The Anne Arundel County Board of Appeals has blocked expansion of a Selby Bay marina, whose owners have been trying for a decade to enlarge their family business.
In a 3-2 decision, the board refused to allow Holiday Point Marina to add piers that would nearly double the facility's size to 299 boat slips on South River. Two members abstained in the vote.
"All right!" was the reaction of John Mildenberger, an environmental consultant and former marina neighbor who challenged the proposal. "I think it's the only response they could make," he said.
Board members refused to grant a variance to a county regulation that forbids new piers within one-half mile of an oyster bed, though the 194-acre natural oyster bed in question is of dubious viability.
While marina opponents counted the decision as a victory for the environment, the ruling is not the last word on the project.
The board still is working on a written opinion, and until members sign one, the ruling is not final. Also, the proposed expansion has spawned two lawsuits, one in Anne Arundel Circuit Court that challenges the county regulation for which the marina owners sought the variance.
"If the law is struck down, then this is moot," said Thomas J. Wohlgemuth, attorney for the marina opponents.
That is what Charles R. Schaller, attorney for the marina's owners, hopes will happen. "If the law becomes invalid, then we don't need a variance to that law. That's the only obstacle that is holding us up," he said.
Revisions to the county's marina zoning in 1978 are more restrictive than state regulations. While the county prohibits piers within 2,640 feet of a charted oyster bed, the Maryland Department of Natural Resources (DNR) sets a 1,500-foot minimum. In marina owners Maureen and Frederick Mershon's plan, the closest slip would be 1,800 feet from the oyster bed.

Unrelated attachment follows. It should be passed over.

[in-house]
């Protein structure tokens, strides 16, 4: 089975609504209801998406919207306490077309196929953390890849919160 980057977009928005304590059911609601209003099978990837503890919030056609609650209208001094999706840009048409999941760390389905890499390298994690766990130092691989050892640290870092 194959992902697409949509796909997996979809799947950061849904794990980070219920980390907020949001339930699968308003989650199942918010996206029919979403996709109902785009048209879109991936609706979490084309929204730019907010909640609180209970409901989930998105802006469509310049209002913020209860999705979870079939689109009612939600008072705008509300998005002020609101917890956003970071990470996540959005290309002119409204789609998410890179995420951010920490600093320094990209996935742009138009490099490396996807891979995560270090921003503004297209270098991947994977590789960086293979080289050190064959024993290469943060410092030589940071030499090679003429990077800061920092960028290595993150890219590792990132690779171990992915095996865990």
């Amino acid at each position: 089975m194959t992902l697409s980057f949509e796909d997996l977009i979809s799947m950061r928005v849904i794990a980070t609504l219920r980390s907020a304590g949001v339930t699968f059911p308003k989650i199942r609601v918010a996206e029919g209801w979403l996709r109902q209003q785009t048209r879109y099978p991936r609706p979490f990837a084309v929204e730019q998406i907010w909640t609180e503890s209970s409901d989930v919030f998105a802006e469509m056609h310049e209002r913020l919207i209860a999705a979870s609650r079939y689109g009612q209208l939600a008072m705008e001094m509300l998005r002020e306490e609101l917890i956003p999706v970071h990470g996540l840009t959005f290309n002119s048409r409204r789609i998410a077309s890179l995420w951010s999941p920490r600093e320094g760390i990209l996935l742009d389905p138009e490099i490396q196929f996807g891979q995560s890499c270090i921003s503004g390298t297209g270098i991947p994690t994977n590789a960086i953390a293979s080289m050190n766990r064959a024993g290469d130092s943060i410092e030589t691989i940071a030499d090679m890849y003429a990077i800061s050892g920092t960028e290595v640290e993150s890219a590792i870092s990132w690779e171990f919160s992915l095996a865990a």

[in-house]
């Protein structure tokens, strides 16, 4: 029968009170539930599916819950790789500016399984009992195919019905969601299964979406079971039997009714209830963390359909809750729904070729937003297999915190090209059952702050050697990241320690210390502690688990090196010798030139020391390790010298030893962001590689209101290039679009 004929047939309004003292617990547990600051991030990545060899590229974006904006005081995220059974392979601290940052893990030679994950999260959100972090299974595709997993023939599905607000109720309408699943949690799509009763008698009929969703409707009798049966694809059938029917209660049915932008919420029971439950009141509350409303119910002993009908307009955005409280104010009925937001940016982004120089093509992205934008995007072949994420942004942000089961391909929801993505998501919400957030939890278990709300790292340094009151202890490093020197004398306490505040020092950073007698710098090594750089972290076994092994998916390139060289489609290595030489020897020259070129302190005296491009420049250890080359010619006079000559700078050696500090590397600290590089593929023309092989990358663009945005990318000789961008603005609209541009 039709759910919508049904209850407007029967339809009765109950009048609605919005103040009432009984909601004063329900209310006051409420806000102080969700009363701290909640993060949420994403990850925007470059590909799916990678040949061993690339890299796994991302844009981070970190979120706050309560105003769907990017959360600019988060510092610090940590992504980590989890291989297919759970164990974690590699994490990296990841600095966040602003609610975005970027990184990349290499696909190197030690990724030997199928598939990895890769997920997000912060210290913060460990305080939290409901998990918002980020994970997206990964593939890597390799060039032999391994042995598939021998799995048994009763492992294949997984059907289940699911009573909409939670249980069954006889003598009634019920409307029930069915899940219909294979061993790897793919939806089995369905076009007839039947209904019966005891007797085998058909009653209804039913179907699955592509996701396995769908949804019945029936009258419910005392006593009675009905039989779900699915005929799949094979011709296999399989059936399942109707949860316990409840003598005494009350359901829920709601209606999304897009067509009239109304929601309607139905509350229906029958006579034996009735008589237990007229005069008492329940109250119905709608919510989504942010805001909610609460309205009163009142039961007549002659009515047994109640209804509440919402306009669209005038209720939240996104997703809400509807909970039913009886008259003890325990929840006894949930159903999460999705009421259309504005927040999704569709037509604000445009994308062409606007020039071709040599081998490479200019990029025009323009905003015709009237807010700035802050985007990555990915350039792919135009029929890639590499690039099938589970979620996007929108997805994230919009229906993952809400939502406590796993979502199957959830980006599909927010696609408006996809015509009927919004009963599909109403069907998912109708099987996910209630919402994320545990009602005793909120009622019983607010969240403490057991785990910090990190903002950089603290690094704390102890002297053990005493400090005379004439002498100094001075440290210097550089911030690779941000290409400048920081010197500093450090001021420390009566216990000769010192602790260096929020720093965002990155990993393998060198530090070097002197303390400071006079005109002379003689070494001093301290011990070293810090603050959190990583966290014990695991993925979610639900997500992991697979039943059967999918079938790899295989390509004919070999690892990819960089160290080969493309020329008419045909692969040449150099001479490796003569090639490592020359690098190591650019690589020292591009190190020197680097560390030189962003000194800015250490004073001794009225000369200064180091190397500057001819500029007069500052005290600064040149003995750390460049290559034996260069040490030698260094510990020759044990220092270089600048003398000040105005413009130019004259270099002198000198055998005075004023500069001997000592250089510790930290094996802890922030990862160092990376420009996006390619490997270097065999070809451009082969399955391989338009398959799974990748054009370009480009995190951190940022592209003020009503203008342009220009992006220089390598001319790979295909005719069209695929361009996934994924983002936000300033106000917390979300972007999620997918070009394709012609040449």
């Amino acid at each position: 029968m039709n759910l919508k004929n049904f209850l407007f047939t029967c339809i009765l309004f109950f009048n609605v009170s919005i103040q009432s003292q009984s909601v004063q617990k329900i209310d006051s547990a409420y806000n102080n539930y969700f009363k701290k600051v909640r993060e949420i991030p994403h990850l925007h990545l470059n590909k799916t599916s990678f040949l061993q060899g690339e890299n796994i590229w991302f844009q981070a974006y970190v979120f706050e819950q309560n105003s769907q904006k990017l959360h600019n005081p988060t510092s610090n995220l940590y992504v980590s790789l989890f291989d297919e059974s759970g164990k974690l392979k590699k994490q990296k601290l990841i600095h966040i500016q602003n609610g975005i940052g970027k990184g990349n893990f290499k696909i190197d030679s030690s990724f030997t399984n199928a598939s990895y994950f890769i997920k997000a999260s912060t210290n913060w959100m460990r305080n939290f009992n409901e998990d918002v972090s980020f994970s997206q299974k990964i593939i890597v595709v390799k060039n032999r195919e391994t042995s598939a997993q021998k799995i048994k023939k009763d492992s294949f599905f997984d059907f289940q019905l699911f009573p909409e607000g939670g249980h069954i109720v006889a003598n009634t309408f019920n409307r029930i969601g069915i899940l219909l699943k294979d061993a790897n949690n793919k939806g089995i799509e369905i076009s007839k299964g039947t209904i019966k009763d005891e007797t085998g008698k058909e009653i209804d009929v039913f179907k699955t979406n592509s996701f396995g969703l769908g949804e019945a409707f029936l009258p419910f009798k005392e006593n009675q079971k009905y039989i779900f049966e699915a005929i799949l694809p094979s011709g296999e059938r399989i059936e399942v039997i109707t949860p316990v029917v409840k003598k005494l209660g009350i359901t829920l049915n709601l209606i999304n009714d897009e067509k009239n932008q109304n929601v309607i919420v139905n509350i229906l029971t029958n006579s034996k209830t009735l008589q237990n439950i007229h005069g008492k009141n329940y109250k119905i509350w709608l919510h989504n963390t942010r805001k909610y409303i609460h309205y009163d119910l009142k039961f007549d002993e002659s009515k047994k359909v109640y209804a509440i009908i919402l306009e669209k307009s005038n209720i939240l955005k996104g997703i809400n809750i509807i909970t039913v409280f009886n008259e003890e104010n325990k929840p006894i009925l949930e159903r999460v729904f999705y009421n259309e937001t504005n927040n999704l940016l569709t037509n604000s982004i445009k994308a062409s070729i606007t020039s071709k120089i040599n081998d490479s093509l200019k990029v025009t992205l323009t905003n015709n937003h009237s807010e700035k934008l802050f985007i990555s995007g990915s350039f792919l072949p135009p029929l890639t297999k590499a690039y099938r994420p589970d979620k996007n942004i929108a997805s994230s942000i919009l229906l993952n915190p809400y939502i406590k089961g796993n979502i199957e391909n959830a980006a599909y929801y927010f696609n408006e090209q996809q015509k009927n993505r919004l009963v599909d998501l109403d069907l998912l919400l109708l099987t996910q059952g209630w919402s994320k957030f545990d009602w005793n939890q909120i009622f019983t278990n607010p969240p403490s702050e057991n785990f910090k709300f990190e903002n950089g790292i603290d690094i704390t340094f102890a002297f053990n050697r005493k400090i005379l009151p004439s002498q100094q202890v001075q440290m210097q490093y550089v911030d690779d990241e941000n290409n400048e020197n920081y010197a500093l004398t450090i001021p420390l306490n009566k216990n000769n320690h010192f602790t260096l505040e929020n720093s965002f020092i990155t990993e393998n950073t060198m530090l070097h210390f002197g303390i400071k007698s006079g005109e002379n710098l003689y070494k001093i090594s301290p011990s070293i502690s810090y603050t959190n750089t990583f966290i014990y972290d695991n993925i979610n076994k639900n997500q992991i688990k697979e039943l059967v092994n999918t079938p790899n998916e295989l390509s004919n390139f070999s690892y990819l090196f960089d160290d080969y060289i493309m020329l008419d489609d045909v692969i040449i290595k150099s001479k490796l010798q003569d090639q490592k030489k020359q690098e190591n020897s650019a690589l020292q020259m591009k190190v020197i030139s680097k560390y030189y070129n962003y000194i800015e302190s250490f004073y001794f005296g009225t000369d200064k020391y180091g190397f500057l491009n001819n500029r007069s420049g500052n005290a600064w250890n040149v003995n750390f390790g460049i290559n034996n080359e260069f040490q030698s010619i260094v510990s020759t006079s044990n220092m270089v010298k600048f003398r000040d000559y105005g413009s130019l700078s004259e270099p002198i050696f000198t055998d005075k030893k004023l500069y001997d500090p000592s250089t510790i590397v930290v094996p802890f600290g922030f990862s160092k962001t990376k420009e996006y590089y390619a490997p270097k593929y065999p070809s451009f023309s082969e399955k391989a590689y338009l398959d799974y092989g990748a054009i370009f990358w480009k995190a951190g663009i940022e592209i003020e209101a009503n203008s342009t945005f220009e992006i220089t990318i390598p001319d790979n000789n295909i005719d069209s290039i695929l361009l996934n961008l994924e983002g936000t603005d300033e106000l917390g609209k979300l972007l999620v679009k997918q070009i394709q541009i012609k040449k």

Mr. Schaller has argued that state regulations supersede the county's because the state governs oysters and Maryland waters. County attorneys disagree. Local government can be JTC more restrictive than the state because "this is simply part of the county's maritime zoning requirements," said Senior Assistant County Attorney Patricia A. Logan. A Circuit Court hearing is scheduled Nov. 1.
Mrs. Mershon said her family will not drop its plans to expand the marina.
"We're $500,000 into this project," she said. "It's been 10 years."
A sampling by DNR of the oyster bed last year turned up two oysters, and the bed was last seeded by the state in 1989. Agency officials concluded that the oyster bed was no longer productive but said that it could become so again. Neither the county nor the state regulations make a distinction between productive shellfish beds and those that appear moribund.
Administrative Hearing Officer Robert C. Wilcox, whose ruling Dec. 23 was upheld by the board, wrote that the oyster bed should be given every opportunity to regenerate. "The frail, the sick and the vulnerable are just as entitled to the protection offered by [the law] as are the healthy, the productive and the sexually active -- and perhaps more in need of it," he said.